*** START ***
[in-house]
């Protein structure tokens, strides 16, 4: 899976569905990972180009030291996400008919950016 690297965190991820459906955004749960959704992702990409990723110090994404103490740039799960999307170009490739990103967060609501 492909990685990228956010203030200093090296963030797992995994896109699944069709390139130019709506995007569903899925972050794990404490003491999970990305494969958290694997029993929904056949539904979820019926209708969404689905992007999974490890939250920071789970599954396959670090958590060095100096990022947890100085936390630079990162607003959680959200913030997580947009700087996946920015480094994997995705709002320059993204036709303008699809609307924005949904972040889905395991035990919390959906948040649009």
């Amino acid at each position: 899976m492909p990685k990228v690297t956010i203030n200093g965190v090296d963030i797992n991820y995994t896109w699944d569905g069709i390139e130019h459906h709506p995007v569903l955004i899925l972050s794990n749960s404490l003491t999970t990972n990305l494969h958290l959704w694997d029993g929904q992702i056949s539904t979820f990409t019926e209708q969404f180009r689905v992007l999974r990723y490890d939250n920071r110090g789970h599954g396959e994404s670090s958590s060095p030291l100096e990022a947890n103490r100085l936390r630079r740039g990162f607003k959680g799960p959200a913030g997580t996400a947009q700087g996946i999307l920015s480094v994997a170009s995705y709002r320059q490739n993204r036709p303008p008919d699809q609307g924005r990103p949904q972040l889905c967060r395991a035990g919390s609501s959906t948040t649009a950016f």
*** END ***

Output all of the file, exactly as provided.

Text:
[in-house]
């Protein structure tokens, strides 16, 4: 899976569905990972180009030291996400008919950016 690297965190991820459906955004749960959704992702990409990723110090994404103490740039799960999307170009490739990103967060609501 492909990685990228956010203030200093090296963030797992995994896109699944069709390139130019709506995007569903899925972050794990404490003491999970990305494969958290694997029993929904056949539904979820019926209708969404689905992007999974490890939250920071789970599954396959670090958590060095100096990022947890100085936390630079990162607003959680959200913030997580947009700087996946920015480094994997995705709002320059993204036709303008699809609307924005949904972040889905395991035990919390959906948040649009």
């Amino acid at each position: 899976m492909p990685k990228v690297t956010i203030n200093g965190v090296d963030i797992n991820y995994t896109w699944d569905g069709i390139e130019h459906h709506p995007v569903l955004i899925l972050s794990n749960s404490l003491t999970t990972n990305l494969h958290l959704w694997d029993g929904q992702i056949s539904t979820f990409t019926e209708q969404f180009r689905v992007l999974r990723y490890d939250n920071r110090g789970h599954g396959e994404s670090s958590s060095p030291l100096e990022a947890n103490r100085l936390r630079r740039g990162f607003k959680g799960p959200a913030g997580t996400a947009q700087g996946i999307l920015s480094v994997a170009s995705y709002r320059q490739n993204r036709p303008p008919d699809q609307g924005r990103p949904q972040l889905c967060r395991a035990g919390s609501s959906t948040t649009a950016f």